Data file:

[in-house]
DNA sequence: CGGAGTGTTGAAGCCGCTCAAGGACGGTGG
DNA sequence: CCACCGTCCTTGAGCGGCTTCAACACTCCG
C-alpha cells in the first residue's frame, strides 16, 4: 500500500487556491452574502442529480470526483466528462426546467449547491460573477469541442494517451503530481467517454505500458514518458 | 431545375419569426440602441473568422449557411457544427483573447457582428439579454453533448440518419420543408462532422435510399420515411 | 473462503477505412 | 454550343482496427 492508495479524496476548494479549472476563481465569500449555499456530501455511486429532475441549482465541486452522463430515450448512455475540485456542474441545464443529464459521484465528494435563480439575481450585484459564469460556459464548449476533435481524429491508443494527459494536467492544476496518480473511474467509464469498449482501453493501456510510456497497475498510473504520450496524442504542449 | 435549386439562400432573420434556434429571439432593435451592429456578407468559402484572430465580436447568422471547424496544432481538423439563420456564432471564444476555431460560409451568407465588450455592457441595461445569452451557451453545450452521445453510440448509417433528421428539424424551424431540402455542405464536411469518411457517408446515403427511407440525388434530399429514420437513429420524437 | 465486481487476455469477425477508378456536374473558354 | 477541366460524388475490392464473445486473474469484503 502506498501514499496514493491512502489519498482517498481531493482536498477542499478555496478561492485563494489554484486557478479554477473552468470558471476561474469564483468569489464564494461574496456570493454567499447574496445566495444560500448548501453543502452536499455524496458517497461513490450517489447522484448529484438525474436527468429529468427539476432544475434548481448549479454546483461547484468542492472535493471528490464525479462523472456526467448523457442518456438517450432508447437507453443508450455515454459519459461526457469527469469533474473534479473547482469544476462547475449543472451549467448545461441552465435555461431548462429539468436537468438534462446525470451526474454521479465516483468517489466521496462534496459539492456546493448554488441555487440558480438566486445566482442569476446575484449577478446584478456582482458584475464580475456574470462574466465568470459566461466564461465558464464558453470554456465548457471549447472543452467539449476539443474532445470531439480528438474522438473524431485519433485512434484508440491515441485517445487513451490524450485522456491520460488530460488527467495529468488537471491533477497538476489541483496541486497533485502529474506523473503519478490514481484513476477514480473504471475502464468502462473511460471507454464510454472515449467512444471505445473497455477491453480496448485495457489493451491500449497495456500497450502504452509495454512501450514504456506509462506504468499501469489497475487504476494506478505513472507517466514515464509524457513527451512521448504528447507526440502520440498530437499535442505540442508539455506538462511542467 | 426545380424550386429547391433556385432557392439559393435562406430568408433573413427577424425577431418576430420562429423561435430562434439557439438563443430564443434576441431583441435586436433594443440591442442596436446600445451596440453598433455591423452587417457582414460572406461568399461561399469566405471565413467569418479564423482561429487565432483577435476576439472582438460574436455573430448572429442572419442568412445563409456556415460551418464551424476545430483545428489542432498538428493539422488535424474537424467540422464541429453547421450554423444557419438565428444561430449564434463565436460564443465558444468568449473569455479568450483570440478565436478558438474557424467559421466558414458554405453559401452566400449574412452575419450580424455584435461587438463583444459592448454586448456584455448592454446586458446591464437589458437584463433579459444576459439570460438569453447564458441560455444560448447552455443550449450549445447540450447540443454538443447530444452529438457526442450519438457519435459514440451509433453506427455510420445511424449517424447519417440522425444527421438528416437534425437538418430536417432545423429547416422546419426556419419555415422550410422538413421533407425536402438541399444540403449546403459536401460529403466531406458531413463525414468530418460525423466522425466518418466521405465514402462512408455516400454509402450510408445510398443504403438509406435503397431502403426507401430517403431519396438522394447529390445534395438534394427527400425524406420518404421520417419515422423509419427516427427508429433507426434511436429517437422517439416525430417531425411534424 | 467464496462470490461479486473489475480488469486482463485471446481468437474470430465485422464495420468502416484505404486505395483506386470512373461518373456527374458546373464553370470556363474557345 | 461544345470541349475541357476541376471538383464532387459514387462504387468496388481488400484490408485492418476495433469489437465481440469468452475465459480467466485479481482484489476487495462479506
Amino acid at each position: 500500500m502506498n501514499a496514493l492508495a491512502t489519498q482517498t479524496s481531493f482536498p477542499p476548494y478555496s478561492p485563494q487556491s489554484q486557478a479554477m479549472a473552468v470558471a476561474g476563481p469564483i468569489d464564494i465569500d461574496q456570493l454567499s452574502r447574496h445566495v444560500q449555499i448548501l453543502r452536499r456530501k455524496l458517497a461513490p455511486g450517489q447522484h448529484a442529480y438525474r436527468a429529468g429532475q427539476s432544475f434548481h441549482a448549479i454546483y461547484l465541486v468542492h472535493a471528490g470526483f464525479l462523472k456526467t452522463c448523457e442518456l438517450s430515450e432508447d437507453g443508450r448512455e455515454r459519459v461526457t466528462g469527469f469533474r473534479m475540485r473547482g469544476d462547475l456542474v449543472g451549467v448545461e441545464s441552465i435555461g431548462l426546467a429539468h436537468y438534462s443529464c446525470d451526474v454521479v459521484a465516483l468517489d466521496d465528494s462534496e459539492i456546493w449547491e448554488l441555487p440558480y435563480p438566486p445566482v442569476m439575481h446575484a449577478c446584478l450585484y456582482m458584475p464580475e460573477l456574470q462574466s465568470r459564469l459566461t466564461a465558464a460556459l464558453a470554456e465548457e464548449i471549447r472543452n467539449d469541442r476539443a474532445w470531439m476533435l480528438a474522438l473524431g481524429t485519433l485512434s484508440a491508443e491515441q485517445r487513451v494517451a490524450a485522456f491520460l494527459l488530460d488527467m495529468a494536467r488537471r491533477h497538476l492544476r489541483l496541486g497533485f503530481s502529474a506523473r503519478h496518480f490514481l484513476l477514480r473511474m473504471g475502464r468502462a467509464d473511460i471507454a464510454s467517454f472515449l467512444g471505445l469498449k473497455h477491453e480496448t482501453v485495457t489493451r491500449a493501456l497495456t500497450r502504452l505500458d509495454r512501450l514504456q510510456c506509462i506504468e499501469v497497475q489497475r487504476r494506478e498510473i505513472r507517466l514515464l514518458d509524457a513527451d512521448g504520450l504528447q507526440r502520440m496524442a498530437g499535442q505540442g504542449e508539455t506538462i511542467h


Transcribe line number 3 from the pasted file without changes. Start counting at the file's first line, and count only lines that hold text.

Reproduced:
DNA sequence: CCACCGTCCTTGAGCGGCTTCAACACTCCG